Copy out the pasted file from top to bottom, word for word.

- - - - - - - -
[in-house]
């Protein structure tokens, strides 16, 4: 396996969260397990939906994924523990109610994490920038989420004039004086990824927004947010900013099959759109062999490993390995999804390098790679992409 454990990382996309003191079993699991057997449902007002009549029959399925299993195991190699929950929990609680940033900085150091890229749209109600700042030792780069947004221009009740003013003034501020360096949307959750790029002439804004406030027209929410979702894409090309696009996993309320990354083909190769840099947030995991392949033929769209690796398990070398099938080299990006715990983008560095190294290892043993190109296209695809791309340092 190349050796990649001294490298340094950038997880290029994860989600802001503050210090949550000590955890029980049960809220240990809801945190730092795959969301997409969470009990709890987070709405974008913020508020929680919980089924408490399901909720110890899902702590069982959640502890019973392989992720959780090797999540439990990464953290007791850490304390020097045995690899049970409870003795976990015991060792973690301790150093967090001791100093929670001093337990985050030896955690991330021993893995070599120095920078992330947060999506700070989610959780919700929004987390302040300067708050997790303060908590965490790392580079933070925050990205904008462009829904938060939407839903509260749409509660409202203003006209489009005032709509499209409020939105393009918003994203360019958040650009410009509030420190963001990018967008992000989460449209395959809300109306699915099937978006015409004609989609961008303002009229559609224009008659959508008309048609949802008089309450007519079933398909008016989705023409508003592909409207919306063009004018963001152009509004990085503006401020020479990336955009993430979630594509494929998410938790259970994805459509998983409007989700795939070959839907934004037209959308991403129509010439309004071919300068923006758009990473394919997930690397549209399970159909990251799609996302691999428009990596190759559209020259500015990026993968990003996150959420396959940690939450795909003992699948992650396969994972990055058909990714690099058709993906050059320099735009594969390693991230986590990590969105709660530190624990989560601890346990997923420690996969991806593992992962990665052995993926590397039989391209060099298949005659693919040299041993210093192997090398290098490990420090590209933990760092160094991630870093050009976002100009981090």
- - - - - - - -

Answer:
[in-house]
């Protein structure tokens, strides 16, 4: 396996969260397990939906994924523990109610994490920038989420004039004086990824927004947010900013099959759109062999490993390995999804390098790679992409 454990990382996309003191079993699991057997449902007002009549029959399925299993195991190699929950929990609680940033900085150091890229749209109600700042030792780069947004221009009740003013003034501020360096949307959750790029002439804004406030027209929410979702894409090309696009996993309320990354083909190769840099947030995991392949033929769209690796398990070398099938080299990006715990983008560095190294290892043993190109296209695809791309340092 190349050796990649001294490298340094950038997880290029994860989600802001503050210090949550000590955890029980049960809220240990809801945190730092795959969301997409969470009990709890987070709405974008913020508020929680919980089924408490399901909720110890899902702590069982959640502890019973392989992720959780090797999540439990990464953290007791850490304390020097045995690899049970409870003795976990015991060792973690301790150093967090001791100093929670001093337990985050030896955690991330021993893995070599120095920078992330947060999506700070989610959780919700929004987390302040300067708050997790303060908590965490790392580079933070925050990205904008462009829904938060939407839903509260749409509660409202203003006209489009005032709509499209409020939105393009918003994203360019958040650009410009509030420190963001990018967008992000989460449209395959809300109306699915099937978006015409004609989609961008303002009229559609224009008659959508008309048609949802008089309450007519079933398909008016989705023409508003592909409207919306063009004018963001152009509004990085503006401020020479990336955009993430979630594509494929998410938790259970994805459509998983409007989700795939070959839907934004037209959308991403129509010439309004071919300068923006758009990473394919997930690397549209399970159909990251799609996302691999428009990596190759559209020259500015990026993968990003996150959420396959940690939450795909003992699948992650396969994972990055058909990714690099058709993906050059320099735009594969390693991230986590990590969105709660530190624990989560601890346990997923420690996969991806593992992962990665052995993926590397039989391209060099298949005659693919040299041993210093192997090398290098490990420090590209933990760092160094991630870093050009976002100009981090």